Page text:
Defense & Tech Industries still doing well amid COVID-19 pandemic

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COLORADO SPRINGS – The typical headlines are hard to ignore. Service industry shutdowns, tens of thousands of unemployed in Colorado, millions more across the country and an economy at risk of collapse amid the COVID–19 pandemic.

But it’s not all bad, particularly in Colorado Springs.

“The defense industrial base is considered critical infrastructure by the federal government to protect our country so that protects about 40 percent of the local economy,” said Owner & CEO of Boecore Kathy Boe.

Boecore is a defense software firm headquartered in downtown Colorado Springs. The Defense Industry is around 40 percent of the city’s economy and Boe says investment, particularly for smaller firms, has been ramping up from the federal government.

Her company, which in part programs military grade software, is celebrating its 20th year after starting in downtown Colorado Springs in late 2000. Boe is looking to hire more people, adding to the over 270 they currently have.

“There is tremendous investment happening to help keep up with evolving technology and defend ourselves against our adversaries,” she said.

It’s not only the government-bolstered defense industry that’s clashing against the mainstream economic story lines.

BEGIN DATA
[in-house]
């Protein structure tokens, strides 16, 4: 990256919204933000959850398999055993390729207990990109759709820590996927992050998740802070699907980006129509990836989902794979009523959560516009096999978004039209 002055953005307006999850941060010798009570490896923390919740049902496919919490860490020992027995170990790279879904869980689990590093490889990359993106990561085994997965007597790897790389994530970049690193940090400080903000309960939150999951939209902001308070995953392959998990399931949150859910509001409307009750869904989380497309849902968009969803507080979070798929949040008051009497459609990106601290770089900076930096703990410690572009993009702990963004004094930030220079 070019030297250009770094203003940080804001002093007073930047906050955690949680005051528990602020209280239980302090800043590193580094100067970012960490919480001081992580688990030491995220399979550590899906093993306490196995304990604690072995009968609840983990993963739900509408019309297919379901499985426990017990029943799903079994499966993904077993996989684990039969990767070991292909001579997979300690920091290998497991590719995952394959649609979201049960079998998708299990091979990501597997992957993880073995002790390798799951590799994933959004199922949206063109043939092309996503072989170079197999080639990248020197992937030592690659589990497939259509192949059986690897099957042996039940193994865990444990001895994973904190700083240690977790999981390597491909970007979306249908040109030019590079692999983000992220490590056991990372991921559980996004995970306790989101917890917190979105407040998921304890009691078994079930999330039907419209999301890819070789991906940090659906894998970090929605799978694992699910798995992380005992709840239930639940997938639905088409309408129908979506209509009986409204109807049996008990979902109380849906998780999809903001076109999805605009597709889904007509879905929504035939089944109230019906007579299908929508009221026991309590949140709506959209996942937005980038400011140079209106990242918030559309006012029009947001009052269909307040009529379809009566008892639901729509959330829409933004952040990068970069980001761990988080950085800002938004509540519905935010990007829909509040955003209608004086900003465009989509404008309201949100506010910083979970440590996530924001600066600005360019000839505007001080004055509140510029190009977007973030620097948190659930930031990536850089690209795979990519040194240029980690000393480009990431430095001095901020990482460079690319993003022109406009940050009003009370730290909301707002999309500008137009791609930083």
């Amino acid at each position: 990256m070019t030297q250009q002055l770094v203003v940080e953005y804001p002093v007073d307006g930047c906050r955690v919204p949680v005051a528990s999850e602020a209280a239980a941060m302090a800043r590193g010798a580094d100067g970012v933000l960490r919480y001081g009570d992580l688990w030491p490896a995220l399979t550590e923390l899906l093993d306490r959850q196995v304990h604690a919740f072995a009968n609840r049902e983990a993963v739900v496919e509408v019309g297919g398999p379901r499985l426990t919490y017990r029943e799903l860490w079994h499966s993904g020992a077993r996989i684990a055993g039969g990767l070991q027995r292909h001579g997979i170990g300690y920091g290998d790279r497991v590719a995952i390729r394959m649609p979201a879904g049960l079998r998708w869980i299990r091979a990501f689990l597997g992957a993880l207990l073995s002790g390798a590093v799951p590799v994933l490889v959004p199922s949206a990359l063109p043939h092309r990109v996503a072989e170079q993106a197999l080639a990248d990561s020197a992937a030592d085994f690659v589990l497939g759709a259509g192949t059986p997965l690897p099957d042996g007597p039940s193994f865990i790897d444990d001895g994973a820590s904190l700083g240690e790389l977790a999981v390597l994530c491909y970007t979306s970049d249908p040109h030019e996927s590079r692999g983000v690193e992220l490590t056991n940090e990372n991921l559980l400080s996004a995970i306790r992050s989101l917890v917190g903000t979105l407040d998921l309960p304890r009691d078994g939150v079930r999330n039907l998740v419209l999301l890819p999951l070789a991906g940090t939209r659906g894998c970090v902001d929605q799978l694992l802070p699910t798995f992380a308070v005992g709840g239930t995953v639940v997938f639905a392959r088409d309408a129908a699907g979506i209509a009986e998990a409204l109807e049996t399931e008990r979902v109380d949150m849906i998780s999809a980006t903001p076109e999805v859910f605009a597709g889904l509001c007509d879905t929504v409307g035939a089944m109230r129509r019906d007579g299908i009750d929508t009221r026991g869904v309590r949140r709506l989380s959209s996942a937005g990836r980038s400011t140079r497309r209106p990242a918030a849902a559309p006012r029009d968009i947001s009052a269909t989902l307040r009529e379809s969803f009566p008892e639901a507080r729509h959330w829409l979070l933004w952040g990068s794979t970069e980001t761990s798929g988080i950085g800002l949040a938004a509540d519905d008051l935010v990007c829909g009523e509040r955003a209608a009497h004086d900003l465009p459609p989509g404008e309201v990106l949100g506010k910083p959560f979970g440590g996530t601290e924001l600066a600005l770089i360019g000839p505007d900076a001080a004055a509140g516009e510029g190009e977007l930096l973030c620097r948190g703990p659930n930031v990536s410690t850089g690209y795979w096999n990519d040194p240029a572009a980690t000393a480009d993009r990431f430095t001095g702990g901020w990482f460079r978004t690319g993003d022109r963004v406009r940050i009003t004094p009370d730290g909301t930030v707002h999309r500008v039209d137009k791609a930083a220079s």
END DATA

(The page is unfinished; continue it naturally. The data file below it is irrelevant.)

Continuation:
Technology firms like Altia, also headquartered in Colorado Springs is looking for more help in their five offices, including those in Seoul, Tokyo and Germany.

“At the moment our need to actually grow the company is still there, so we’ve been hiring,” CEO of Altia Mike Juran said. “We had projects in flight and when this crisis came along, none of those projects got cancelled because those are really projected towards 18 and 24 months out.”

Altia programs software for video displays like in cars and appliances. Their clients are companies like Ford, Toyota, and Whirlpool.

Moving to an at-home office space was pretty seemless Juran says. The global reach of the company required reliable infrastructure for remote meetings and the company’s old headquarters was an added incentive.

They moved to downtown from their office on Woodmen Road, which was evacuated for several days after the Waldo Canyon fire.

“We’re super lucky right now and in a mode where we can continue to grow and thrive,” said Juran.

Juran is the Vice Chair of the Colorado Springs Chamber and EDC, Boe is the current chair. Amid the struggles of the service and tourism industry the board for the organization, made up of 40 people across the different economic sectors of the city, has been meeting (virtually) more often to find ways to help.

Organizations like Survive and Thrive, Support the Springs, and the Pikes Peak Community Foundation (which helps the El Paso County and Teller County emergency relief funds) are able to help those unemployed, those who can’t pay bills and those finding themselves in other forms of hardship during the pandemic.

It’s, unfortunatley, familiar territory.

“The Colorado Springs area was on a great trajectory before the pandemic. We were the best city to live in two years in a row according to U.S News and World Report and we will be again,” Boe said. “Our city works together. We did that after both fires in 2013 and 2014 and that was a trial run for us to get through this. Certainly, our businesses have been devastated by this, but we had a great economy and we will have a great economy again.”

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